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Stop smiling, start working, Mr YSR

Vijay Simha
New Delhi

As a fan of Godfather, YS Rajasekhar Reddy would probably be aware that revenge is a dish best eaten cold. The problem, though, is that revenge begets itself. Today, he is king. Given the Congress history in Andhra Pradesh, that could be a short today if YSR is not careful.

Euphoria doesn’t work in Andhra. Many have ridden waves, notably NT Rama Rao and Chandrababu Naidu, but they have all been put in their place. At 54, YSR is reaping the benefits of the viagra that people have administered to the Congress. Once the effect wears off, YSR could find himself sagging.

Andhra is a harsh story. Behind the it myth lies a tale of a parched land, angry people, backward districts, muted hopes and depressed growth. Its coffers are empty. The state debt is Rs 57,574 crore, the fourth-worst in the country. The reason for Naidu’s loss is not complex: he simply didn’t connect with the misery of his people.

Most demands here are for basic necessities. People want water. They want affordable electricity and jobs. They want industries so they can be gainfully employed. They want someone to bridge the gap between the glitter of Hyderabad and the grime of its hinterland. They want the police out of the Naxal areas so peace can return. They want dignity, honesty and effort. This is all there is to the story of Naidu’s rout. There’s no conspiracy, no born-again Congress, no sympathy for Naidu or the Naxals. No phoenix-like rise of the mainstream Left.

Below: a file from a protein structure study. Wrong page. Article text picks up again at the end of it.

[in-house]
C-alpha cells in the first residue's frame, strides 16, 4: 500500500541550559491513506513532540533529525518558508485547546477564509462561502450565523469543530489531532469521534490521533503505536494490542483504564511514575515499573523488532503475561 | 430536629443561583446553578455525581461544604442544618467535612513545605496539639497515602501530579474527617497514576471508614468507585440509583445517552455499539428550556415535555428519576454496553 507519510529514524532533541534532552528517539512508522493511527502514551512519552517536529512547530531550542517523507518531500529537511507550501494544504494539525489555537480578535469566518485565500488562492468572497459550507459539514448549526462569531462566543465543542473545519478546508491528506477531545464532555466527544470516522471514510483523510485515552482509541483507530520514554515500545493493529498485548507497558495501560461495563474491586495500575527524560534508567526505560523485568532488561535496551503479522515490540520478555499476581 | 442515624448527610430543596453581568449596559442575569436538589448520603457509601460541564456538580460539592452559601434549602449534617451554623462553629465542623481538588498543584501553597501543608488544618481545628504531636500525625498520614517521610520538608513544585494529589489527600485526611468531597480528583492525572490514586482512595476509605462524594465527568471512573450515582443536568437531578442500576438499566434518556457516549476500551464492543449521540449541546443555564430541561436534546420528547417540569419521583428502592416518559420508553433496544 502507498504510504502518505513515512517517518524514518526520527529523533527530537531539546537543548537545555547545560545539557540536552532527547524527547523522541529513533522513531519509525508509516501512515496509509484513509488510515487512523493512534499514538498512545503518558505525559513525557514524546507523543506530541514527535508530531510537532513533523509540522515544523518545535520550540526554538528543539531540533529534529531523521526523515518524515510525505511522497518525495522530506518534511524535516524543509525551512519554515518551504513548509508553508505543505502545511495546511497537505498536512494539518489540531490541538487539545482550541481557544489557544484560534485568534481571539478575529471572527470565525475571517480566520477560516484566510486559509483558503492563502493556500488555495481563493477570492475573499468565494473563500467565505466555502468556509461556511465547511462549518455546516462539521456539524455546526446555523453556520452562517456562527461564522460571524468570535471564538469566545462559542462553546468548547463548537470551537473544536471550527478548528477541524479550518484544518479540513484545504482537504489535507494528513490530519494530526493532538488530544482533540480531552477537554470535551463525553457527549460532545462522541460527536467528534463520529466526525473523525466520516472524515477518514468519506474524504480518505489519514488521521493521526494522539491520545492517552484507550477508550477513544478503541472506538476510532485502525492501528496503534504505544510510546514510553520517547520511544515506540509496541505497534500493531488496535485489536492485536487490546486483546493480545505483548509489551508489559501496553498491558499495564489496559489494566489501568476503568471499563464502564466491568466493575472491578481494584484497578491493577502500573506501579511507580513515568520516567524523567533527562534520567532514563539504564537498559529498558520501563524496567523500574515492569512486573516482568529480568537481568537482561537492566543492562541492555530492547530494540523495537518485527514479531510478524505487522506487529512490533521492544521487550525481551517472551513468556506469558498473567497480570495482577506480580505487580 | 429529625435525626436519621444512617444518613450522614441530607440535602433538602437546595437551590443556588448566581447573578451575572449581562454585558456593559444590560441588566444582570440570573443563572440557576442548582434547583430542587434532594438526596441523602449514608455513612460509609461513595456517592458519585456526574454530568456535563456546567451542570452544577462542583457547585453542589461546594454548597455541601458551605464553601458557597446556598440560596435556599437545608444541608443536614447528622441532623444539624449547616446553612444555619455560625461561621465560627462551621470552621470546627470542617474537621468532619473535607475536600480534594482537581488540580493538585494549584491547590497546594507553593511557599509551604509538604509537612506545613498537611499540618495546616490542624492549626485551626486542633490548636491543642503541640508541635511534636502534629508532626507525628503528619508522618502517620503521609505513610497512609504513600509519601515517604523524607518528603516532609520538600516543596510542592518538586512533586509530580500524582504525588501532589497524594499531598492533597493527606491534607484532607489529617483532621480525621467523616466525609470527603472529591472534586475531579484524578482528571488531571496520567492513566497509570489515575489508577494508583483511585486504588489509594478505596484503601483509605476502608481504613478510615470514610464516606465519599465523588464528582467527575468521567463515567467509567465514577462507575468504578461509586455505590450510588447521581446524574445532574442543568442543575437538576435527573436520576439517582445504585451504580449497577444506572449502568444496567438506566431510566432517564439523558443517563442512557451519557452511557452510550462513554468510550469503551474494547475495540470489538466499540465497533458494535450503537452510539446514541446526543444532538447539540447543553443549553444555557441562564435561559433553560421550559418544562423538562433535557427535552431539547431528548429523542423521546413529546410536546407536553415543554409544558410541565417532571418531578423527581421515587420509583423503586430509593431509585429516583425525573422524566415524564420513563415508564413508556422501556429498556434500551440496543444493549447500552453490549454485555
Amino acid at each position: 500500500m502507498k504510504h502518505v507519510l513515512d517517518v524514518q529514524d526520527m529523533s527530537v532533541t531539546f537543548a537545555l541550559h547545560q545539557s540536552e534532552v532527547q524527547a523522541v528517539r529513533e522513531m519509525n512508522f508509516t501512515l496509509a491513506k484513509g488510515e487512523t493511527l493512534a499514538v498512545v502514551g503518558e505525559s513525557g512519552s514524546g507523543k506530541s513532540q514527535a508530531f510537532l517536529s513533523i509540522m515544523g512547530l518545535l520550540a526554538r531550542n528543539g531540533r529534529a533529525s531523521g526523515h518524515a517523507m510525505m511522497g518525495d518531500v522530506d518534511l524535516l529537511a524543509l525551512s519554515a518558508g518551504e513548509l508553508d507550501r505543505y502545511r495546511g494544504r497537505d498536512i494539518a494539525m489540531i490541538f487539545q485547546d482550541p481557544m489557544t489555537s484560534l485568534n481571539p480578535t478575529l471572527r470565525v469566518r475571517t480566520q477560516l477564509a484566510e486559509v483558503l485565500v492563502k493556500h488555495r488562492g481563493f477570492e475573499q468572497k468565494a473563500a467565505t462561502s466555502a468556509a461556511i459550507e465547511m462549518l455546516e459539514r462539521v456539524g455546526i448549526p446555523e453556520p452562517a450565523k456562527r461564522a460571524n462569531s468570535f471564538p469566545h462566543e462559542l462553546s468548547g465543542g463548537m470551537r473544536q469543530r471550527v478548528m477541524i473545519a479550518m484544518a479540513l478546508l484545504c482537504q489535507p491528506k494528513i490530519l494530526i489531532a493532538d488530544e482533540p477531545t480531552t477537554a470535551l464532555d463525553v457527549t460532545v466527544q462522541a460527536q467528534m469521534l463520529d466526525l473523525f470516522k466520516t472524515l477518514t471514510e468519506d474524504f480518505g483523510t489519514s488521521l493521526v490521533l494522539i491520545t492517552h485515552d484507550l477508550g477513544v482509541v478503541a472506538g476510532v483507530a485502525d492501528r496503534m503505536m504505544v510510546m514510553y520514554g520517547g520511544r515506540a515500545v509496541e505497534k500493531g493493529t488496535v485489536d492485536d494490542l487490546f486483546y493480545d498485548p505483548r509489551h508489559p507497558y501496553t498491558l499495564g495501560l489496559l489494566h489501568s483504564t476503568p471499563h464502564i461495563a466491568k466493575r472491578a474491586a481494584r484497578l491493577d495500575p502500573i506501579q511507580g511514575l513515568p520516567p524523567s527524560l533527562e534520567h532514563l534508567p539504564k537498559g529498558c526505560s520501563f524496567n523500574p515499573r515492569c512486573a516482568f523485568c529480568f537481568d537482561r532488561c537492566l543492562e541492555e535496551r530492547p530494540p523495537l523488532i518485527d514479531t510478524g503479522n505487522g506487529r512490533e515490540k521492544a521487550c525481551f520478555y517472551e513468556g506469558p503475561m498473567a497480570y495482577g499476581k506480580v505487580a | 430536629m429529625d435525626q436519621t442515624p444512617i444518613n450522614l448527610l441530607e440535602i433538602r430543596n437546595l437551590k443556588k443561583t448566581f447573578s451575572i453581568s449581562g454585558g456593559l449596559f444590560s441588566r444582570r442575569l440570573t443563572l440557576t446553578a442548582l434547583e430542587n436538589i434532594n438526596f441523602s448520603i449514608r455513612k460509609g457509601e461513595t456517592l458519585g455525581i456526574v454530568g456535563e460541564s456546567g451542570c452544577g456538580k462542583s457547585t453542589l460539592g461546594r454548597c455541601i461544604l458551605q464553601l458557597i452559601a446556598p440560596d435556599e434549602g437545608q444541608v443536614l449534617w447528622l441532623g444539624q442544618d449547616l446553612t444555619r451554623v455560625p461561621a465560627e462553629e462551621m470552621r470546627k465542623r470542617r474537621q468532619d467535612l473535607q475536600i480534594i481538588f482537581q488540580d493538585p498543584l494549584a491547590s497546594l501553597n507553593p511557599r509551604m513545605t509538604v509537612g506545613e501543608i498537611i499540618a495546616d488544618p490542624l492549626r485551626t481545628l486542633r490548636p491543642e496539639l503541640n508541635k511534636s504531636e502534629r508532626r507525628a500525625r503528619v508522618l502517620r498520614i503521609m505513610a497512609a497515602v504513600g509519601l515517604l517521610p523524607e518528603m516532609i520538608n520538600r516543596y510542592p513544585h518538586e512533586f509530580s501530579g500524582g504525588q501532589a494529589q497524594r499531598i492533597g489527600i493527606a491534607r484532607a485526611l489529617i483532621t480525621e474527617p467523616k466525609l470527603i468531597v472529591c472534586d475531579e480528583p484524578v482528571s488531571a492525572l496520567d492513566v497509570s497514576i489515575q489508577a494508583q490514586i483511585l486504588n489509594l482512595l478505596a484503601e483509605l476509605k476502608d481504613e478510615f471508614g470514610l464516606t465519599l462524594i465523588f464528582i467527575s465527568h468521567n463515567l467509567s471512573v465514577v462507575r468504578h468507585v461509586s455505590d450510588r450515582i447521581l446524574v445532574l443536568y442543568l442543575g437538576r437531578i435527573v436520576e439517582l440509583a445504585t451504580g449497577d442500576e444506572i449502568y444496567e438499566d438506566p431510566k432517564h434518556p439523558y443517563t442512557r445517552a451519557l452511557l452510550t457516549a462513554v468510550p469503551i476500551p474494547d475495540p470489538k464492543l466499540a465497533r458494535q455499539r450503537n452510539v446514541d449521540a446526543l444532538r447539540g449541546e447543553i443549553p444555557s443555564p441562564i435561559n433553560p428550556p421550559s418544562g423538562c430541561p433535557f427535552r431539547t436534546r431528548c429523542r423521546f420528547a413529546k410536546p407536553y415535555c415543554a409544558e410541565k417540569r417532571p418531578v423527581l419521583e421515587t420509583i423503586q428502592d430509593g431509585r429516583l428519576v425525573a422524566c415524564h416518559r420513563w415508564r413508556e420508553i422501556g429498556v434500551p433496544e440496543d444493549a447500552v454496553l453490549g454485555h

The extent to which Naidu built walls around himself is directly proportional to the extent of his loss. That he has less than 50 seats only means he needs to wake up. YSR has hit where Naidu refused to look. One of his first decisions was to provide free power to single-bulb users. The next is to waive existing loans of farmers.
The third is to perhaps lift the ban on People’s War. These are things Naidu could have done. What he couldn’t was placate the Telangana seekers. The YSR government will have to deal with that issue sooner than later. Already in life, YSR has learnt that it is easier to get something, and much tougher to retain it. At 34, he was the youngest head of a Congress state unit. From there to the chief minister’s post is normally a small step. It took YSR 20 years.

A whitewash of the kind YSR has landed with gives him no alibis to play with. He could find people short of time and patience in the midst of suffering. He could find goodwill in his party vanishing.

Naidu has got time to introspect. He is not used to being in the Opposition. It could be good for his growth. But YSR? tdp rivals in Cuddapah blew his father to pieces in his own car in 1998. The main assailant was hacked to pieces the same day, but the incident lingers.

A Christian by birth and practice, YSR has a huge feudal past to live down. He comes from the badlands of Andhra, where rival factions led by rich landlords run private armies. Among the shady instances from his recent past are the 1990 communal riots in Hyderabad where YSR was alleged to have played a role; and the agitation against the power tariff hike two years ago that he called off just when he had Naidu on the ropes.

Sentiments and celebrations could give YSR a month or two. After that he’ll have to deliver. Politicians like NTR and Prakash Singh Badal, to name just two, have come to grief after promising free power. YSR is travelling the same path. He might just find it a lonely trudge.
 

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